Oliver also coached the Life Pacific women’s wrestling team from 2020-2022 and was the first African-American head coach to do so.

Olympic Silver Medalist Townsend Saunders became the first African-American to coach Team USA at the inaugural Olympic Games for women’s wrestling in 2004 helping Team USA win 2 medals.

In 2003, Saunders was part of the women’s coaching staff at the 2003 World Championships where Team USA took second place to Japan with 1 World Champion & 7 total medals.

Shon Lewis & Duane Martin are both the first African-American coaches of the Army World Class Athlete Program women’s team.

Lewis was in Iris Smith’s corner coach at the 2005 Worlds where Smith became the first Black American to win a woman’s world wrestling gold medal.

Martin was an integral part of leading & coaching WCAP women wrestlers at numerous international & national tournaments.

Brian Jackson became the first (or second — see below) African-American head women’s wrestling college coach in 2005 at Missouri Baptist University. Jackson’s “dual” tenure is the longest in history, to this day, and he was the first African-American of “dual” coaching roles in wrestling. Jackson’s dual role included coaching both the men & women wrestlers at MBU from 2005-2022.

Tyreece Gilder enters his 9th season as an African-American women’s head wrestling coach at Waldorf University. Gilder is also a USA Wrestling Bronze Level certified coach.

Amond Prater was an African-American “dual” coach at Fontbonne University from 2019-2022. Prater was the inaugural coach for both the men’s & women’s programs.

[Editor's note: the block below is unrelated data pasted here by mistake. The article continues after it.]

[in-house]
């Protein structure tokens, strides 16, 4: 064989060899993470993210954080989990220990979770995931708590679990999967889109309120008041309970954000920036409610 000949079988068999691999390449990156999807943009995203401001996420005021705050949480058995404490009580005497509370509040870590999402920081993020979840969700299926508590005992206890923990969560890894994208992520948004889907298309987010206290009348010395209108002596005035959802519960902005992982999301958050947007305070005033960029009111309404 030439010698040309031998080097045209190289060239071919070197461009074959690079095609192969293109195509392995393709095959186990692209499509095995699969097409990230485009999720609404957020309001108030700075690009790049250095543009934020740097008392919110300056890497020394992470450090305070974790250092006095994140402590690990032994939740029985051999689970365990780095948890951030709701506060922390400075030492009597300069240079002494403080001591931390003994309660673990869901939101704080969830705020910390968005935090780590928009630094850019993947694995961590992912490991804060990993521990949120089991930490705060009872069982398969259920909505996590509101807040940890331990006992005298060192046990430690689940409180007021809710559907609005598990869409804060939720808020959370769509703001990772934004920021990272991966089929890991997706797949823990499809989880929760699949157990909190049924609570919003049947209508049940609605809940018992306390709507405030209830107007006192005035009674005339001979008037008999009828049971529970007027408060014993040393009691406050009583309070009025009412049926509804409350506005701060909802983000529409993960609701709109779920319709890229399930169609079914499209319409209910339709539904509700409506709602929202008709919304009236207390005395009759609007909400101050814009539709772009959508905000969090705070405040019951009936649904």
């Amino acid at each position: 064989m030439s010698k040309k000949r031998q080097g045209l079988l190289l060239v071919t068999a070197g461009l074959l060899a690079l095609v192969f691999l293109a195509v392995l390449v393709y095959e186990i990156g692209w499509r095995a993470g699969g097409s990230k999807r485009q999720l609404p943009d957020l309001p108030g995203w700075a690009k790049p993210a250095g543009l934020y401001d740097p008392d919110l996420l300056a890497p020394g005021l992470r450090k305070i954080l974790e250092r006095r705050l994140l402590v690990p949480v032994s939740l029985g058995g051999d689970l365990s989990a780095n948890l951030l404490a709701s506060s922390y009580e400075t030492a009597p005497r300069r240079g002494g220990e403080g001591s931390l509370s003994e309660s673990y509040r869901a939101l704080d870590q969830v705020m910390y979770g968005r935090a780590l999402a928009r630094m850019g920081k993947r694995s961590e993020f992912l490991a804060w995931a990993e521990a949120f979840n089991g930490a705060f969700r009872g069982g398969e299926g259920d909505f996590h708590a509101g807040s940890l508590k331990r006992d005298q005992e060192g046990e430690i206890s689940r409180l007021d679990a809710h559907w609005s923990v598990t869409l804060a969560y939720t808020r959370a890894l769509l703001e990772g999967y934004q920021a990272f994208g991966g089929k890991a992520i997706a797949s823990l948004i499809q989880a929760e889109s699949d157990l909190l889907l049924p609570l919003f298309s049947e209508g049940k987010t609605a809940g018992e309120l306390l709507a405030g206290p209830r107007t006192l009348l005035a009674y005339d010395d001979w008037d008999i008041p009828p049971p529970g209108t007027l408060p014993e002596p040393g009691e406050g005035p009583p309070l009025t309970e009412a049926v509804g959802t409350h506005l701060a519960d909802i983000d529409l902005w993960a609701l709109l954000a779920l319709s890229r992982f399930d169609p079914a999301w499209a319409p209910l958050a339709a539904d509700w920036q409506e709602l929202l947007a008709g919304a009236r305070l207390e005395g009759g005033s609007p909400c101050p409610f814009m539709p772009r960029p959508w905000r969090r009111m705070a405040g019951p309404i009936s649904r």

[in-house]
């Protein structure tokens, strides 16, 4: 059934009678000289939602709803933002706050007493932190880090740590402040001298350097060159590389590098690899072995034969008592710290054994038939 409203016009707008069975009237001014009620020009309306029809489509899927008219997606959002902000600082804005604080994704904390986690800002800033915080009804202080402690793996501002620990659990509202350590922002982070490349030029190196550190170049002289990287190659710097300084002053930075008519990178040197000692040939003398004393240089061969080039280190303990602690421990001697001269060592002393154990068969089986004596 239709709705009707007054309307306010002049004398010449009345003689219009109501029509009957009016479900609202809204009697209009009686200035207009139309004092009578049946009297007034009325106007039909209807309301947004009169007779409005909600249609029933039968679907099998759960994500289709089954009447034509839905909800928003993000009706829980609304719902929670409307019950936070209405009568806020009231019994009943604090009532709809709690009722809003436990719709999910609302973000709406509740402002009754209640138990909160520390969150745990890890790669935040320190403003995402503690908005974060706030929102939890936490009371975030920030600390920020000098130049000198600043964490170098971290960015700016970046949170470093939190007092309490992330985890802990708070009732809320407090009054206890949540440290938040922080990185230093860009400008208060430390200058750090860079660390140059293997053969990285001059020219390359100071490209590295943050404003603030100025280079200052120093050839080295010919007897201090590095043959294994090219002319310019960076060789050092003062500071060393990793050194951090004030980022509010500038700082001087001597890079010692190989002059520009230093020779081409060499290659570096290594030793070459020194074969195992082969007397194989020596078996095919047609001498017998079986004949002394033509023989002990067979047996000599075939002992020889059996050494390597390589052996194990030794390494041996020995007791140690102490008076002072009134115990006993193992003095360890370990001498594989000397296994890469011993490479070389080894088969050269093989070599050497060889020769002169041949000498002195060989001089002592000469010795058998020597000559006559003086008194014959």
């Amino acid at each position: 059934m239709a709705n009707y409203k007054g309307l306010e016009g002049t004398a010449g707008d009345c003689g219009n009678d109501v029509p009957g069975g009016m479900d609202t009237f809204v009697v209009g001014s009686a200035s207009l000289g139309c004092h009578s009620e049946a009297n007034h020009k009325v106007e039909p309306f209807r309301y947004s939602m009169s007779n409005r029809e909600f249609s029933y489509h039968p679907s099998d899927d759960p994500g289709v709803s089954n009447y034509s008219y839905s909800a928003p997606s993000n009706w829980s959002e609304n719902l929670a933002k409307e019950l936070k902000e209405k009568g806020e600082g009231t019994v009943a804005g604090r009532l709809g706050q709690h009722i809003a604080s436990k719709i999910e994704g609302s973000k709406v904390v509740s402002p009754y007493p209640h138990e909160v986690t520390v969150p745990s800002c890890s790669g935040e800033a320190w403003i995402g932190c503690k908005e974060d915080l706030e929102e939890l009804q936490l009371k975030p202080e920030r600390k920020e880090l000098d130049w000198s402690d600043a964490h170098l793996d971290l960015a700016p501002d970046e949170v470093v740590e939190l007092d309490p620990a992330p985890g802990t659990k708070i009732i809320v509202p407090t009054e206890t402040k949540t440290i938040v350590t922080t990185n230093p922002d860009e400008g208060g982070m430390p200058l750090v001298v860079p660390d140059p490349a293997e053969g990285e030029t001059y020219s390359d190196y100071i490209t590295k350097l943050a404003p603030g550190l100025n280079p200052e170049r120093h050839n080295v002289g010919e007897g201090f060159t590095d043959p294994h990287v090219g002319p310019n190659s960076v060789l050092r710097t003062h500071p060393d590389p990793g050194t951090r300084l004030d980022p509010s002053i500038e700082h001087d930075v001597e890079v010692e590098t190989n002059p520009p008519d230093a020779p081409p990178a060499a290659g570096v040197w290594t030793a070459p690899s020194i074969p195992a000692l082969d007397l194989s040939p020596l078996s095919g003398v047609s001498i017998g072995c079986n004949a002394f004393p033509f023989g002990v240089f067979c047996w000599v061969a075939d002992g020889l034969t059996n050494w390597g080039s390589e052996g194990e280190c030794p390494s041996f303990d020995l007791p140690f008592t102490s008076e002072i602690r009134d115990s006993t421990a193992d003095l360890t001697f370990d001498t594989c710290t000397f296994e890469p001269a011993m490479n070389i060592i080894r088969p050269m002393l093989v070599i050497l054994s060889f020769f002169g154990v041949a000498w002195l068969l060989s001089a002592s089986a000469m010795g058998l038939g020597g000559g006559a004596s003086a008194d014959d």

LeRoy Gardner is the third African-American “dual” coach being recognized here. He has lead the University of the Ozarks wrestling teams since their inaugural season in 2020-2021. Gardner, who serves as an officer in the United States Navy, also served as a USA senior U23 women’s coach for United World Wrestling in 2018.

Devane Dodgens is head women’s wrestling coach at Brewton-Parker College; this is Dodgens 3rd season at BPC.

Kirwyn Adderley become head women’s wrestling coach in March of 2022 at Missouri Baptist University making him the 10th African-American head coach featured here. This is Adderly’s 2nd season at MBU.

Shannyn J. Gillespie was named head coach for Lakeland University (WI) Women’s Wrestling team in September 2020 and is also the first African-American to lead women’s wrestling in Lakeland’s 5 year history.

Gillespie is also credited as the first (or second — see above & below) African-American head women’s wrestling college coach as he began in 2004 at Northern Michigan University. The NMU women’s wrestling team was also called the U.S. Olympic Education Center resident athlete program or USOEC.

The USOEC women’s wrestling program was a partnership with USA Wrestling, NMU, & the U.S. Olympic Committee and existed from 2004-2012. The USOEC enrolled high school, college, & post-graduate students so Gillespie is either the first African-American women’s wrestling college coach or first African-American women’s wrestling U.S. Olympic Training Center coach (or both).

We recognize the sacrifices that many African-Americans made so that these African-American Pioneers in Women’s Wrestling can exist and will contribute to this sport annually — by archiving history about pioneer female wrestling every February — as women’s wrestling continues to grow plus positively impact more & more diverse people in US colleges, high schools, & national teams.